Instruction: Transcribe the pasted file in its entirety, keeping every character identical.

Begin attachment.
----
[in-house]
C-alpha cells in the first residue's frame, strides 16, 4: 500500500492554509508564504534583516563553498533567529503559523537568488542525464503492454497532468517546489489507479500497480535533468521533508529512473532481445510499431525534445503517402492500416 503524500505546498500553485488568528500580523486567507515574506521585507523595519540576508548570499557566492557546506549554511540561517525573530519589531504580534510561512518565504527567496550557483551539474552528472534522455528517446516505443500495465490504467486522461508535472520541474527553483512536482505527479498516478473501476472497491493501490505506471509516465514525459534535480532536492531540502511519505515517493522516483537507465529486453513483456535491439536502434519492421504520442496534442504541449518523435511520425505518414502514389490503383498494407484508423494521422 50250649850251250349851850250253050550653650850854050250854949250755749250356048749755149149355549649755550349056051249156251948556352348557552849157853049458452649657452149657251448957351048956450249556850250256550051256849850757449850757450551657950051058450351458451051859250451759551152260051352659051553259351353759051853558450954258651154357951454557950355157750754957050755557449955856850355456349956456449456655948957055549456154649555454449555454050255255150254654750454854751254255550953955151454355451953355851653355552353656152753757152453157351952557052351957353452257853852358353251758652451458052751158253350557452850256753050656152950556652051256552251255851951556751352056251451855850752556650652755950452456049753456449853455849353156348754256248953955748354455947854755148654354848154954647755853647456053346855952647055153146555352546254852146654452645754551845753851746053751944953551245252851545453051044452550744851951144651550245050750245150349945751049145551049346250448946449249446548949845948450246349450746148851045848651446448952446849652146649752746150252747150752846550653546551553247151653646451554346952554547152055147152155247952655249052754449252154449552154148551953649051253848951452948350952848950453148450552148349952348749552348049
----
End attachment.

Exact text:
[in-house]
C-alpha cells in the first residue's frame, strides 16, 4: 500500500492554509508564504534583516563553498533567529503559523537568488542525464503492454497532468517546489489507479500497480535533468521533508529512473532481445510499431525534445503517402492500416 503524500505546498500553485488568528500580523486567507515574506521585507523595519540576508548570499557566492557546506549554511540561517525573530519589531504580534510561512518565504527567496550557483551539474552528472534522455528517446516505443500495465490504467486522461508535472520541474527553483512536482505527479498516478473501476472497491493501490505506471509516465514525459534535480532536492531540502511519505515517493522516483537507465529486453513483456535491439536502434519492421504520442496534442504541449518523435511520425505518414502514389490503383498494407484508423494521422 50250649850251250349851850250253050550653650850854050250854949250755749250356048749755149149355549649755550349056051249156251948556352348557552849157853049458452649657452149657251448957351048956450249556850250256550051256849850757449850757450551657950051058450351458451051859250451759551152260051352659051553259351353759051853558450954258651154357951454557950355157750754957050755557449955856850355456349956456449456655948957055549456154649555454449555454050255255150254654750454854751254255550953955151454355451953355851653355552353656152753757152453157351952557052351957353452257853852358353251758652451458052751158253350557452850256753050656152950556652051256552251255851951556751352056251451855850752556650652755950452456049753456449853455849353156348754256248953955748354455947854755148654354848154954647755853647456053346855952647055153146555352546254852146654452645754551845753851746053751944953551245252851545453051044452550744851951144651550245050750245150349945751049145551049346250448946449249446548949845948450246349450746148851045848651446448952446849652146649752746150252747150752846550653546551553247151653646451554346952554547152055147152155247952655249052754449252154449552154148551953649051253848951452948350952848950453148450552148349952348749552348049